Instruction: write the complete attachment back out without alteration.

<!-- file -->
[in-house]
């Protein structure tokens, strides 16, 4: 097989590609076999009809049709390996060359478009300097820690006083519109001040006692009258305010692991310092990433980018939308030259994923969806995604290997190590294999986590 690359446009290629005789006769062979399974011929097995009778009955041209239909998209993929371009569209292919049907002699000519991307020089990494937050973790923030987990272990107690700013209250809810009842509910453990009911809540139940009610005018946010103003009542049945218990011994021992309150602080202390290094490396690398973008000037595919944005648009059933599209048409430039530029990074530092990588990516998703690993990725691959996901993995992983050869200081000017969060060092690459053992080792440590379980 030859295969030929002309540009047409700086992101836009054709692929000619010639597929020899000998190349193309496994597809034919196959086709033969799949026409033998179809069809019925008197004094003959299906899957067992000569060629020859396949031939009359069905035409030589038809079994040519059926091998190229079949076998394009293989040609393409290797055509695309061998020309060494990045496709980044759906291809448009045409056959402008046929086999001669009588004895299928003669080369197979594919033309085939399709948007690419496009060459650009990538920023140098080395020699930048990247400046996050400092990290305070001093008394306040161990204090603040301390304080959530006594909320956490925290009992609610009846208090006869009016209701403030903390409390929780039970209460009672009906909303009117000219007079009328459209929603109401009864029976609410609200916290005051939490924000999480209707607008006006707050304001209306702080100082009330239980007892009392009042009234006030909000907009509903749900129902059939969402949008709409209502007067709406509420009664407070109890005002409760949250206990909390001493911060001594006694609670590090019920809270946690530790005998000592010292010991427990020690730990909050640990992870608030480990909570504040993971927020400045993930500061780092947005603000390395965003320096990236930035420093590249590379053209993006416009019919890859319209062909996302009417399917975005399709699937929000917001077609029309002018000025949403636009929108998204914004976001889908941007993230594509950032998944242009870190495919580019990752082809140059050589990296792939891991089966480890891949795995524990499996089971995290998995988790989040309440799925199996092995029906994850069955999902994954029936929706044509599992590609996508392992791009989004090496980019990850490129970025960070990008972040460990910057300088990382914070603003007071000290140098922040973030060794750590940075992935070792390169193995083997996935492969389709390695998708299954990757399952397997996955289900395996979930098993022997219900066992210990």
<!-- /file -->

[in-house]
């Protein structure tokens, strides 16, 4: 097989590609076999009809049709390996060359478009300097820690006083519109001040006692009258305010692991310092990433980018939308030259994923969806995604290997190590294999986590 690359446009290629005789006769062979399974011929097995009778009955041209239909998209993929371009569209292919049907002699000519991307020089990494937050973790923030987990272990107690700013209250809810009842509910453990009911809540139940009610005018946010103003009542049945218990011994021992309150602080202390290094490396690398973008000037595919944005648009059933599209048409430039530029990074530092990588990516998703690993990725691959996901993995992983050869200081000017969060060092690459053992080792440590379980 030859295969030929002309540009047409700086992101836009054709692929000619010639597929020899000998190349193309496994597809034919196959086709033969799949026409033998179809069809019925008197004094003959299906899957067992000569060629020859396949031939009359069905035409030589038809079994040519059926091998190229079949076998394009293989040609393409290797055509695309061998020309060494990045496709980044759906291809448009045409056959402008046929086999001669009588004895299928003669080369197979594919033309085939399709948007690419496009060459650009990538920023140098080395020699930048990247400046996050400092990290305070001093008394306040161990204090603040301390304080959530006594909320956490925290009992609610009846208090006869009016209701403030903390409390929780039970209460009672009906909303009117000219007079009328459209929603109401009864029976609410609200916290005051939490924000999480209707607008006006707050304001209306702080100082009330239980007892009392009042009234006030909000907009509903749900129902059939969402949008709409209502007067709406509420009664407070109890005002409760949250206990909390001493911060001594006694609670590090019920809270946690530790005998000592010292010991427990020690730990909050640990992870608030480990909570504040993971927020400045993930500061780092947005603000390395965003320096990236930035420093590249590379053209993006416009019919890859319209062909996302009417399917975005399709699937929000917001077609029309002018000025949403636009929108998204914004976001889908941007993230594509950032998944242009870190495919580019990752082809140059050589990296792939891991089966480890891949795995524990499996089971995290998995988790989040309440799925199996092995029906994850069955999902994954029936929706044509599992590609996508392992791009989004090496980019990850490129970025960070990008972040460990910057300088990382914070603003007071000290140098922040973030060794750590940075992935070792390169193995083997996935492969389709390695998708299954990757399952397997996955289900395996979930098993022997219900066992210990």